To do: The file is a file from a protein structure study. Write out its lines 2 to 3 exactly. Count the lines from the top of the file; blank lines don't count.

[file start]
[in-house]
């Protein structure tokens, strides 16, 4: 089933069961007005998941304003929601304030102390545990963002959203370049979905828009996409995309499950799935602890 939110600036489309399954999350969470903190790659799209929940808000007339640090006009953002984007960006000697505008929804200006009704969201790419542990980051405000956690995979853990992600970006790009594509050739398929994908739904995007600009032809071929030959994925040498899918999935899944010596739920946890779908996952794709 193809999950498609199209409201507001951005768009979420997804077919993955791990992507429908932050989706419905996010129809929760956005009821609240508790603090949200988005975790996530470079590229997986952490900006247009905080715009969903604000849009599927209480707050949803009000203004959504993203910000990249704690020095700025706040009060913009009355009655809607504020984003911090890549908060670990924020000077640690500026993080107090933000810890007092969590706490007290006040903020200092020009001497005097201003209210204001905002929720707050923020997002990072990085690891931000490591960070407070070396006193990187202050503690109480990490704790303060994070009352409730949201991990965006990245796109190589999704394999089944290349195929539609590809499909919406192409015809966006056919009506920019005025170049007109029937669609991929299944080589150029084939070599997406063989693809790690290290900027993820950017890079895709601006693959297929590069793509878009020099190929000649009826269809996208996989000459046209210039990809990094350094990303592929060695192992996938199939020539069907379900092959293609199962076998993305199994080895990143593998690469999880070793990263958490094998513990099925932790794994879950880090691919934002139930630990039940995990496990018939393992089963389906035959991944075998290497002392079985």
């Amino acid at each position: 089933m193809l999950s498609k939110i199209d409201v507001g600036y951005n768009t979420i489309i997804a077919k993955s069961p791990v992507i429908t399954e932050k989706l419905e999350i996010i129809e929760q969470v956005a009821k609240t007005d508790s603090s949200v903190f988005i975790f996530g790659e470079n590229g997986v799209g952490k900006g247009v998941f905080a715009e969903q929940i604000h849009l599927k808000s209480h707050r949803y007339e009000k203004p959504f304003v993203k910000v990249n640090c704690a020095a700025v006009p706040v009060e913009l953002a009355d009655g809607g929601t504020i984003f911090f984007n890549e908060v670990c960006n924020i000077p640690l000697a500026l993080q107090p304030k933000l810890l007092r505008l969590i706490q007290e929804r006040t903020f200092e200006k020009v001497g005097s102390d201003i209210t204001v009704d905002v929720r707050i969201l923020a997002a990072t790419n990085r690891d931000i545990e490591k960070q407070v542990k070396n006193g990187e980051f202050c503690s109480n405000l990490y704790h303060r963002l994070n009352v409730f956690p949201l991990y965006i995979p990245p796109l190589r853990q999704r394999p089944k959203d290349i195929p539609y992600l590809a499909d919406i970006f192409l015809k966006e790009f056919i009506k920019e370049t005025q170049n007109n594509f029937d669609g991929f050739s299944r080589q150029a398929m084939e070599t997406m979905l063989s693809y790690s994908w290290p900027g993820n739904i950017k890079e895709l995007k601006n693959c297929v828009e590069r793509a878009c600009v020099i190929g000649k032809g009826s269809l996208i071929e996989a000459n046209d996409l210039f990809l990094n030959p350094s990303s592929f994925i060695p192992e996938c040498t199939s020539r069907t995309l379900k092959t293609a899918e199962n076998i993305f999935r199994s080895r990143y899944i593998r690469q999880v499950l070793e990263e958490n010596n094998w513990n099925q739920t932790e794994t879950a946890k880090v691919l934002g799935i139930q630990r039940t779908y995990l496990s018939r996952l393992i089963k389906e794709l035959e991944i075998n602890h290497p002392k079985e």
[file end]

């Protein structure tokens, strides 16, 4: 089933069961007005998941304003929601304030102390545990963002959203370049979905828009996409995309499950799935602890 939110600036489309399954999350969470903190790659799209929940808000007339640090006009953002984007960006000697505008929804200006009704969201790419542990980051405000956690995979853990992600970006790009594509050739398929994908739904995007600009032809071929030959994925040498899918999935899944010596739920946890779908996952794709 193809999950498609199209409201507001951005768009979420997804077919993955791990992507429908932050989706419905996010129809929760956005009821609240508790603090949200988005975790996530470079590229997986952490900006247009905080715009969903604000849009599927209480707050949803009000203004959504993203910000990249704690020095700025706040009060913009009355009655809607504020984003911090890549908060670990924020000077640690500026993080107090933000810890007092969590706490007290006040903020200092020009001497005097201003209210204001905002929720707050923020997002990072990085690891931000490591960070407070070396006193990187202050503690109480990490704790303060994070009352409730949201991990965006990245796109190589999704394999089944290349195929539609590809499909919406192409015809966006056919009506920019005025170049007109029937669609991929299944080589150029084939070599997406063989693809790690290290900027993820950017890079895709601006693959297929590069793509878009020099190929000649009826269809996208996989000459046209210039990809990094350094990303592929060695192992996938199939020539069907379900092959293609199962076998993305199994080895990143593998690469999880070793990263958490094998513990099925932790794994879950880090691919934002139930630990039940995990496990018939393992089963389906035959991944075998290497002392079985």
């Amino acid at each position: 089933m193809l999950s498609k939110i199209d409201v507001g600036y951005n768009t979420i489309i997804a077919k993955s069961p791990v992507i429908t399954e932050k989706l419905e999350i996010i129809e929760q969470v956005a009821k609240t007005d508790s603090s949200v903190f988005i975790f996530g790659e470079n590229g997986v799209g952490k900006g247009v998941f905080a715009e969903q929940i604000h849009l599927k808000s209480h707050r949803y007339e009000k203004p959504f304003v993203k910000v990249n640090c704690a020095a700025v006009p706040v009060e913009l953002a009355d009655g809607g929601t504020i984003f911090f984007n890549e908060v670990c960006n924020i000077p640690l000697a500026l993080q107090p304030k933000l810890l007092r505008l969590i706490q007290e929804r006040t903020f200092e200006k020009v001497g005097s102390d201003i209210t204001v009704d905002v929720r707050i969201l923020a997002a990072t790419n990085r690891d931000i545990e490591k960070q407070v542990k070396n006193g990187e980051f202050c503690s109480n405000l990490y704790h303060r963002l994070n009352v409730f956690p949201l991990y965006i995979p990245p796109l190589r853990q999704r394999p089944k959203d290349i195929p539609y992600l590809a499909d919406i970006f192409l015809k966006e790009f056919i009506k920019e370049t005025q170049n007109n594509f029937d669609g991929f050739s299944r080589q150029a398929m084939e070599t997406m979905l063989s693809y790690s994908w290290p900027g993820n739904i950017k890079e895709l995007k601006n693959c297929v828009e590069r793509a878009c600009v020099i190929g000649k032809g009826s269809l996208i071929e996989a000459n046209d996409l210039f990809l990094n030959p350094s990303s592929f994925i060695p192992e996938c040498t199939s020539r069907t995309l379900k092959t293609a899918e199962n076998i993305f999935r199994s080895r990143y899944i593998r690469q999880v499950l070793e990263e958490n010596n094998w513990n099925q739920t932790e794994t879950a946890k880090v691919l934002g799935i139930q630990r039940t779908y995990l496990s018939r996952l393992i089963k389906e794709l035959e991944i075998n602890h290497p002392k079985e």